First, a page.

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[Source] White coral frangia branches


#1

Does anyone know where I can buy long white coral frangia branches?

  • I can only find one supplier online, and they don’t have them
    presently.

Also - could I buy red or pink, and bleach them myself instead??

Any info. would be greatly appreciated.

Many Thanks,
Sarah.


#2

i don’t normally spout out my opinions, but i feel strongly enough
about this one to post some thoughts and see if i can’t save some
coral in the process.

generally speaking, coral isn’t harvested sustainably and i have to
wonder how much of what is harvested is actually used. unlike other
"gems" coral is a living organism and a valuable part of the larger
underwater ecosystem. it is also endangered.

my understanding is that most coral used for jewelry is not from the
coral reefs we all hear about dying off in great quantities, but i
read an article that was still sad and scary to me in many ways. it
stated that itlay is the largest harvester of coral and that their
method of “fishing” for coral is to, “dredge the sea bottom using a
specially designed net called an ingegno, a web of ropes attached to
a weighted wood cross or beam that is dragged along the ocean floor
by a fairly large sailing vessel. This tears up the coral and brings
it to the surface.”

not only does it tear up the coral, but dredging up anything off the
bottom of the ocean disturbs a delicate and intricate part of the
ecosystem. i’m also guessing that any other animals and organisms
living in, or around the coral are also brought up and then later
tossed back, dead (along with the coral that wasn’t good enough)
into the sea.

“Though they cover less than 0.2% of the ocean floor, coral reefs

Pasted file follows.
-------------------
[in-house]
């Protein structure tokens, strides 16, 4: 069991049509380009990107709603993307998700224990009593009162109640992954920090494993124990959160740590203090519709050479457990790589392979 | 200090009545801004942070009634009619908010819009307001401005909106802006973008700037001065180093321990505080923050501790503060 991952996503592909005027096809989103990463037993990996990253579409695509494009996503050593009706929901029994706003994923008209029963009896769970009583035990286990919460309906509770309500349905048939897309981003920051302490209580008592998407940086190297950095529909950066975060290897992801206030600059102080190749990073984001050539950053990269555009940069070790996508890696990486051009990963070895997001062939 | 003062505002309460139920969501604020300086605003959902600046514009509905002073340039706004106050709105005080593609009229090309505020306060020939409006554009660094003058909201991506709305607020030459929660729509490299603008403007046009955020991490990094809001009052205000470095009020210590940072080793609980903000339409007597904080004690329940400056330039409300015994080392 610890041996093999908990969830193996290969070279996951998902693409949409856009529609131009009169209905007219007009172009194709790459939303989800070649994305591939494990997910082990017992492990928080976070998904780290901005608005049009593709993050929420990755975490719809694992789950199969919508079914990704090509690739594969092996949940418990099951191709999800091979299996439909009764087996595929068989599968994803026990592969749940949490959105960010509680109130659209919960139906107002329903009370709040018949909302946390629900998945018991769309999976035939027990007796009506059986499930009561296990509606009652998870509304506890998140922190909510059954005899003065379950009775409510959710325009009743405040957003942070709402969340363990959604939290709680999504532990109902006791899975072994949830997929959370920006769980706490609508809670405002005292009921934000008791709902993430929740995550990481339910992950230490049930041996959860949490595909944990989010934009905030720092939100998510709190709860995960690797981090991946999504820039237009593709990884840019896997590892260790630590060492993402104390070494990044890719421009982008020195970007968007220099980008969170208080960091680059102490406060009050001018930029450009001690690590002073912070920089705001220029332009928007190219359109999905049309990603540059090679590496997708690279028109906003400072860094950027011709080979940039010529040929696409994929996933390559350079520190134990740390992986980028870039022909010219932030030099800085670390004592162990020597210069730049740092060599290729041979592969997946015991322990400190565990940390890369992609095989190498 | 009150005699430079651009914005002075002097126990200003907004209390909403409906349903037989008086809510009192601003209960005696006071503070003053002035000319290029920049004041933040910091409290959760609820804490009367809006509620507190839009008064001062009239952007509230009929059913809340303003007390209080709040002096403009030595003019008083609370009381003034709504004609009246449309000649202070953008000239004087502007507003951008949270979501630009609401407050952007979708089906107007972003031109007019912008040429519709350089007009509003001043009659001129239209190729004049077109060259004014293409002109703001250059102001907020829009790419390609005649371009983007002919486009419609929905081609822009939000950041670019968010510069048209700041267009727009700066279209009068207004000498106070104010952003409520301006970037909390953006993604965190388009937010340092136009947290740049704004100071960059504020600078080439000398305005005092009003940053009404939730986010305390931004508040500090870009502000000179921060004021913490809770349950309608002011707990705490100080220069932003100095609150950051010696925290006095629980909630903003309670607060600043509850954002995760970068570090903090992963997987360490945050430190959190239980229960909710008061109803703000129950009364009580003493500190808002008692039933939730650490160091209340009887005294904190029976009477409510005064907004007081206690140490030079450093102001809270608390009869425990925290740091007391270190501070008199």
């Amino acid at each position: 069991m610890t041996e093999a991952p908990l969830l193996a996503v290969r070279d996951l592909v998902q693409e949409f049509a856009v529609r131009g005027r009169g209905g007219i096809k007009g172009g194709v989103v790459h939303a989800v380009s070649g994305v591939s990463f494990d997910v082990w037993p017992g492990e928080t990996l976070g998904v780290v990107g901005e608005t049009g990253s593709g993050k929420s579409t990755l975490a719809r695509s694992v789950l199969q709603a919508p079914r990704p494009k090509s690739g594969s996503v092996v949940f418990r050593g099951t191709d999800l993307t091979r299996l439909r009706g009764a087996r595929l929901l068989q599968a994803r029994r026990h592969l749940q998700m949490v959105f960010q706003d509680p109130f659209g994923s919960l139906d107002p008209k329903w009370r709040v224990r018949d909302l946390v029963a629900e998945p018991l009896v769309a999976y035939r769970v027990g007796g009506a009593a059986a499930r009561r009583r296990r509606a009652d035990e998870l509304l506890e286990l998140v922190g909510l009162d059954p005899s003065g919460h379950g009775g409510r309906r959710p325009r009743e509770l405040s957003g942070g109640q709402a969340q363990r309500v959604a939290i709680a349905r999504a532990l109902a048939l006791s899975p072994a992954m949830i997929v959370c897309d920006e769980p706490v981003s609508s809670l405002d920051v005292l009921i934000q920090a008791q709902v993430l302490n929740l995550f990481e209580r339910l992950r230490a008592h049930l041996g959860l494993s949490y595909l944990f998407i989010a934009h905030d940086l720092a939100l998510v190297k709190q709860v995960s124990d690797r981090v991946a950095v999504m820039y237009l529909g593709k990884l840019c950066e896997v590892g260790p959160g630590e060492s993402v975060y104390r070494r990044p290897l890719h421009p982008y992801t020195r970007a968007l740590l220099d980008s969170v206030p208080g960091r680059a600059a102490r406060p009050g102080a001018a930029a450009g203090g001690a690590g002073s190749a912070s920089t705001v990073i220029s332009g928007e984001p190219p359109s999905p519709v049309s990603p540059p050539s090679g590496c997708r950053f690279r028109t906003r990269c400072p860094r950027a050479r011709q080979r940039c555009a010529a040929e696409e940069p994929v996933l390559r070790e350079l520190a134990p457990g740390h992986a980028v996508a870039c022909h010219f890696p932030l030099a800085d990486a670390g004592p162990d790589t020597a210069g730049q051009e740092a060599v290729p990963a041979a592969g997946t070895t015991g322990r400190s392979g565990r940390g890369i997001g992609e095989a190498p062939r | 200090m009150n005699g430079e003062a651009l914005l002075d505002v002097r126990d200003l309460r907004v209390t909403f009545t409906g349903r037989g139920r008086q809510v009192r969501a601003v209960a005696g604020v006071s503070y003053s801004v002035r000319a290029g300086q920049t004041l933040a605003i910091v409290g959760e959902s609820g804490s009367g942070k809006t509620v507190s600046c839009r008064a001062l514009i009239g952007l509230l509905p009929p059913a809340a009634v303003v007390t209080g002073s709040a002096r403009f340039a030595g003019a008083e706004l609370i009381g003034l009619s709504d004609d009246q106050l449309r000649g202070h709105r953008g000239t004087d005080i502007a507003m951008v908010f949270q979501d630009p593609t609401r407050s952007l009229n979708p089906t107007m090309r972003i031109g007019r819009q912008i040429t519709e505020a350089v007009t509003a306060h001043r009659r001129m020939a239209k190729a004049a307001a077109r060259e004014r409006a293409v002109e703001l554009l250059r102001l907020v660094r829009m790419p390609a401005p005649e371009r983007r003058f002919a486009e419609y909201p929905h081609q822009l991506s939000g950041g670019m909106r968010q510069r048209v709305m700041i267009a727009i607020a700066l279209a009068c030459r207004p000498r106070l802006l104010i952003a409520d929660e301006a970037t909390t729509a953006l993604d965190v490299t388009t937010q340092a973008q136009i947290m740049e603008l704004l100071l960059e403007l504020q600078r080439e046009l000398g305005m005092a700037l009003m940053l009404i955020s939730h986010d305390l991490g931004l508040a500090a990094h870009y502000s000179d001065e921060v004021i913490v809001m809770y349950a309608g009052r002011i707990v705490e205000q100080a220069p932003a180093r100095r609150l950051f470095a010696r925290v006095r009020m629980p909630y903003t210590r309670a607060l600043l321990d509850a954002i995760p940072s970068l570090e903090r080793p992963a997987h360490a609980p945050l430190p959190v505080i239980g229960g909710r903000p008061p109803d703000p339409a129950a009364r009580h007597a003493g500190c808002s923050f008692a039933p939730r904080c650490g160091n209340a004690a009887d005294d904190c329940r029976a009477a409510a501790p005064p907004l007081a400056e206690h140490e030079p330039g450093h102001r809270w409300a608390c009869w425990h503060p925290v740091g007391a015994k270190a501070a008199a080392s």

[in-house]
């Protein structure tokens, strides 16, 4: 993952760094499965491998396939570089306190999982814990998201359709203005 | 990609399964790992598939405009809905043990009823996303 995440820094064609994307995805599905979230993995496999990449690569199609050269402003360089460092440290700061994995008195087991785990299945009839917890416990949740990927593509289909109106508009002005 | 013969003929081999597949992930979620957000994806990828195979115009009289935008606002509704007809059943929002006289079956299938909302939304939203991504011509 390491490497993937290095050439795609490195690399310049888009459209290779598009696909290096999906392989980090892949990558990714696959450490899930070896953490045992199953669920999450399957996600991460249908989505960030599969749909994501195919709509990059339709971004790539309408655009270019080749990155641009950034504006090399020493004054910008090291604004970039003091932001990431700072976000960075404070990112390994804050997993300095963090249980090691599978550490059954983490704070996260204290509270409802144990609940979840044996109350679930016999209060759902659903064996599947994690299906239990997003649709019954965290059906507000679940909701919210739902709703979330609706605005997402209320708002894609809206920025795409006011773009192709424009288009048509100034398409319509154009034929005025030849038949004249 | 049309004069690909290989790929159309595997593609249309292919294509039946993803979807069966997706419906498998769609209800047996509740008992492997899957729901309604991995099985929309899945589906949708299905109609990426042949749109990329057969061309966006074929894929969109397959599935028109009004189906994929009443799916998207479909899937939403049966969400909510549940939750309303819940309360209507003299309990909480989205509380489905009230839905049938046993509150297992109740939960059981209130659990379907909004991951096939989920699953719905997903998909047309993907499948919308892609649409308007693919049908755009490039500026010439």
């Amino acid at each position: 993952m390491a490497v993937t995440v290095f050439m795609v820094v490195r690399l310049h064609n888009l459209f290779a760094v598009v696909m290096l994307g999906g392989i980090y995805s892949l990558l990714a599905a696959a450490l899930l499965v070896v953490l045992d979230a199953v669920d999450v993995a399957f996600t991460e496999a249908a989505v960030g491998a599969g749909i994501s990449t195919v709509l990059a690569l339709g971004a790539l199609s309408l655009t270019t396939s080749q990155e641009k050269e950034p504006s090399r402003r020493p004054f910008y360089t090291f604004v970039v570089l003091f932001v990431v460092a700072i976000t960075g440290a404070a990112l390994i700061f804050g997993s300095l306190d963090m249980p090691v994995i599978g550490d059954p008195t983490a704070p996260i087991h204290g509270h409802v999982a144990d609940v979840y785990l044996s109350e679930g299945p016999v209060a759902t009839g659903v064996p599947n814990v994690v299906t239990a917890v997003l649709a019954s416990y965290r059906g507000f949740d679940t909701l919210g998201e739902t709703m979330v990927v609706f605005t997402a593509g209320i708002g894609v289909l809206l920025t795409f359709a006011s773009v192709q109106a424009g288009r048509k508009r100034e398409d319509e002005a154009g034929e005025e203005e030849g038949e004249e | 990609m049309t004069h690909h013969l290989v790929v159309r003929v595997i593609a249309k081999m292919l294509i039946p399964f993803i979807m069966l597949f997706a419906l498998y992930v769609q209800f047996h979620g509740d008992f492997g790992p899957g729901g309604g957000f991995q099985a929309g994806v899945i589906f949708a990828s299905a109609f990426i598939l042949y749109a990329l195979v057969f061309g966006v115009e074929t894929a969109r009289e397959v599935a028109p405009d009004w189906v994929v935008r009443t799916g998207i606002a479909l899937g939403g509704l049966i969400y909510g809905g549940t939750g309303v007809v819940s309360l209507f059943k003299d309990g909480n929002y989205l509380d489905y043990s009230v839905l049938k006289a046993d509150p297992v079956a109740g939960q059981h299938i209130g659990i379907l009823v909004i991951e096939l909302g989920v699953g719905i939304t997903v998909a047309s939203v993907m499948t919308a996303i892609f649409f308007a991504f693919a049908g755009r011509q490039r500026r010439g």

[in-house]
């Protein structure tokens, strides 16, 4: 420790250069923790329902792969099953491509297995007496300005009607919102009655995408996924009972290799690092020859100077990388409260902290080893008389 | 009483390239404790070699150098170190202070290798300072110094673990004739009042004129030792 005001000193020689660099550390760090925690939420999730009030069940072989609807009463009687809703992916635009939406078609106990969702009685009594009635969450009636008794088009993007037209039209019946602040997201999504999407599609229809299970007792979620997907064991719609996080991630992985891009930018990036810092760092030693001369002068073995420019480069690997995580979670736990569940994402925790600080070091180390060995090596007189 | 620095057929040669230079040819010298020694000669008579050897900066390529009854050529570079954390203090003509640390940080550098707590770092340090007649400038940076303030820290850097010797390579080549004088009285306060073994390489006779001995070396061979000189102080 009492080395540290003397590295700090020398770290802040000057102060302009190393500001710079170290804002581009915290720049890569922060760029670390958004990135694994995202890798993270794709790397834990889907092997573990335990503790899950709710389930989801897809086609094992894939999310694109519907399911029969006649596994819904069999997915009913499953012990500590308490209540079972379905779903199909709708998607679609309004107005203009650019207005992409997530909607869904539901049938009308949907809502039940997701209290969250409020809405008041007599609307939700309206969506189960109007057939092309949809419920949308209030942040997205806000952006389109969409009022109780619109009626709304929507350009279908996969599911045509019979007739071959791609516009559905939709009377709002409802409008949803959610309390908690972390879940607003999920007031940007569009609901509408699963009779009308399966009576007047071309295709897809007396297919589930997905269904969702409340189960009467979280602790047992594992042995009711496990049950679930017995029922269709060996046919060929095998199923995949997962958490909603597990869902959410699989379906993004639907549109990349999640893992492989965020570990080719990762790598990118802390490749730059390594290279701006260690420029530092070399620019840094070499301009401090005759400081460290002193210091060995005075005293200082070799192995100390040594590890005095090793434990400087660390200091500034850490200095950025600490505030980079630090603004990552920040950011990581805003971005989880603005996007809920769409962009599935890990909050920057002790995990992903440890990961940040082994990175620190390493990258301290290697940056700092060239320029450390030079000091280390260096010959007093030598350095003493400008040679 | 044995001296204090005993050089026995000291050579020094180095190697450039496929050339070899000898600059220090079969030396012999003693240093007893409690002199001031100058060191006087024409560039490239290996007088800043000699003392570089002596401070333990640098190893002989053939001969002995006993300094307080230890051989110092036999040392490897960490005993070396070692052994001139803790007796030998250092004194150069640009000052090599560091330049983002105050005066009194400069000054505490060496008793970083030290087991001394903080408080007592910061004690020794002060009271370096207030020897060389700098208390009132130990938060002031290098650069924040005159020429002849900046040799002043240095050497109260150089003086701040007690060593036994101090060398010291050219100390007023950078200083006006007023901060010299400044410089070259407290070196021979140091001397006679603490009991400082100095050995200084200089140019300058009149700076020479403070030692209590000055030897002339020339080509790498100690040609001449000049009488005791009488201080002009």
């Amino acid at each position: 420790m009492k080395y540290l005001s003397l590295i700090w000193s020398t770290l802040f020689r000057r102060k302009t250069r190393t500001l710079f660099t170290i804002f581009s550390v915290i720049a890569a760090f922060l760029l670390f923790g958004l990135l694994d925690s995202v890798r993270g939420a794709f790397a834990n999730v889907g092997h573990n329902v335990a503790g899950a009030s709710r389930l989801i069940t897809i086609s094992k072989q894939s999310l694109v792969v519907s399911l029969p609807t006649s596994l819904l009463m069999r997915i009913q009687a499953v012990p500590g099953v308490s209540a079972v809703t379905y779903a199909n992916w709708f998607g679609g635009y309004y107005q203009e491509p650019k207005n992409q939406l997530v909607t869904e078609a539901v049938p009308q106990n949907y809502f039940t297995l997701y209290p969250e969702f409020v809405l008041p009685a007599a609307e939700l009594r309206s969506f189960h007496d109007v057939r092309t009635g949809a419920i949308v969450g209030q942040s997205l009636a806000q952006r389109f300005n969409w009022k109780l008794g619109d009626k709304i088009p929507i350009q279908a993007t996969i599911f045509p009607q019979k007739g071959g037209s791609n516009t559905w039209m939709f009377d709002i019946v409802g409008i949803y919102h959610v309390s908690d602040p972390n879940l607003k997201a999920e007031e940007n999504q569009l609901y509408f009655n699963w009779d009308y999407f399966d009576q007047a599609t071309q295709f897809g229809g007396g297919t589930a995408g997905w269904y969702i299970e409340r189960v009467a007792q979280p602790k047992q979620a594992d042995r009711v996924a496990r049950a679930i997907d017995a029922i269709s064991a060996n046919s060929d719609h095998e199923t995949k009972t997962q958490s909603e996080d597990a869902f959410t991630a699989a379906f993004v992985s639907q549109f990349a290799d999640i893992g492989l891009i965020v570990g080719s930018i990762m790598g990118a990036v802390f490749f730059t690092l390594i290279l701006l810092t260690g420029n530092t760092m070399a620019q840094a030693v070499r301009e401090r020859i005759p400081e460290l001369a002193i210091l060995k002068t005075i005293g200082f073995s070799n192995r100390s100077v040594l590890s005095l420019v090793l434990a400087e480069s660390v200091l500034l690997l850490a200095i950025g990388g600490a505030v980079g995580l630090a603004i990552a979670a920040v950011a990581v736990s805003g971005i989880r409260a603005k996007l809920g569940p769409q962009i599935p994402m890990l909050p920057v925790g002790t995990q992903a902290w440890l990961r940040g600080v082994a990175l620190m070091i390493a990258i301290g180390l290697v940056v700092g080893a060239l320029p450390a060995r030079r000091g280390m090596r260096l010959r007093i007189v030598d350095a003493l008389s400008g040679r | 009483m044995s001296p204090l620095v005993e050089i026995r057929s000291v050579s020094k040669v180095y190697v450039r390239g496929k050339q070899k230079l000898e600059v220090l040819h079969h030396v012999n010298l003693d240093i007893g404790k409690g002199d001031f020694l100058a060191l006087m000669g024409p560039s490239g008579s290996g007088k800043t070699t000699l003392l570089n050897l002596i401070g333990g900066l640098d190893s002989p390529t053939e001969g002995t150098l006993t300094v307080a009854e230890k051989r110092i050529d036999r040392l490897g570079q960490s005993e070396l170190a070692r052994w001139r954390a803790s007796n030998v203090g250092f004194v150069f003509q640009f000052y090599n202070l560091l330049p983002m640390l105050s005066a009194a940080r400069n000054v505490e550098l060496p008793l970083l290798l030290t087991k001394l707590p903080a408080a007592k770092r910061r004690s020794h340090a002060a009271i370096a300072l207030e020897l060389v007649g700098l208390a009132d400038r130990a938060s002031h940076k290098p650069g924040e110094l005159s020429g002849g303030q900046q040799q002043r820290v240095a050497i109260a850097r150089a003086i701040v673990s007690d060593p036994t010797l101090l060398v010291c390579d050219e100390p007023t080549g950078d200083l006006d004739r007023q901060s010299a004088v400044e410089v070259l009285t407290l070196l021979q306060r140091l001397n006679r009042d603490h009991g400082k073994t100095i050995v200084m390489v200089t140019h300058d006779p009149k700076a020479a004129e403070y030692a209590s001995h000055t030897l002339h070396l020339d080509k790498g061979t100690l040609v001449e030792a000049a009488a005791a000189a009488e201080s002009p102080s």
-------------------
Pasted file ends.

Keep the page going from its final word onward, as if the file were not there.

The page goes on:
are home to approximately 25% of the ocean’s species. Do the math
and that comes to roughly 5000 species of reef fish scattered among
2,500 species of coral! But unfortunately two-thirds of the world’s
reefs are perishing: 10% are degraded past recovery, while 30% are
in critical condition and may die within ten to twenty years. This
is unfortunate, because the corals protect the shorelines, make
wonderful fish nurseries, and give food, shelter and protection to
almost a million marine species.”

even if the coral used in jewelry isn’t generally being harvested
from the reefs, other corals are just as valuable to their location
and part of the ecosystem and they too take years and years and
years to regenerate.

just some food for thought. i don’t mean to offend anyone, or
preach, i just wanted to put some ideas out there as to the
sustainability or lack thereof of using coral in jewelry.

please, if anyone out there knows of companies using sustainably
grown and harvested coral, let us know!

all quoted is courtesy of an article by Roy DeNunzio for
Mondera.

Jocelyn Broyles
Designer/President
www.jocelynbroyles.com
Costa Rica ph(011 506) 376.6417
U.S. fax (253) 669.1679


#3

Last year I bought some bamboo coral beads believing that it was OK
as the dealer said they were not from the ocean. I would not have
bought them if they had been. Can anyone tell me about bamboo coral
please? Thanks,

Betty Belmonte


#4
     Does anyone know where I can buy long white coral frangia
branches? - I can only find one supplier online, and they don't
have them presently. 

Try
http://www.beadhive.net/beads/coral.htm


#5
Can anyone tell me about bamboo coral please? 

If it’s the same material that’s called sea bamboo (a pretty pink
that’s whitish in the centers), then it’s dyed limestone. There’s an
excellent article in the October issue of Lapidary Journal about the
current crop of bead fakes and simulants, including cherry quartz and
yellow/green quartz. (And there’s a separate article on Rainbow
Calsilica.)

Beth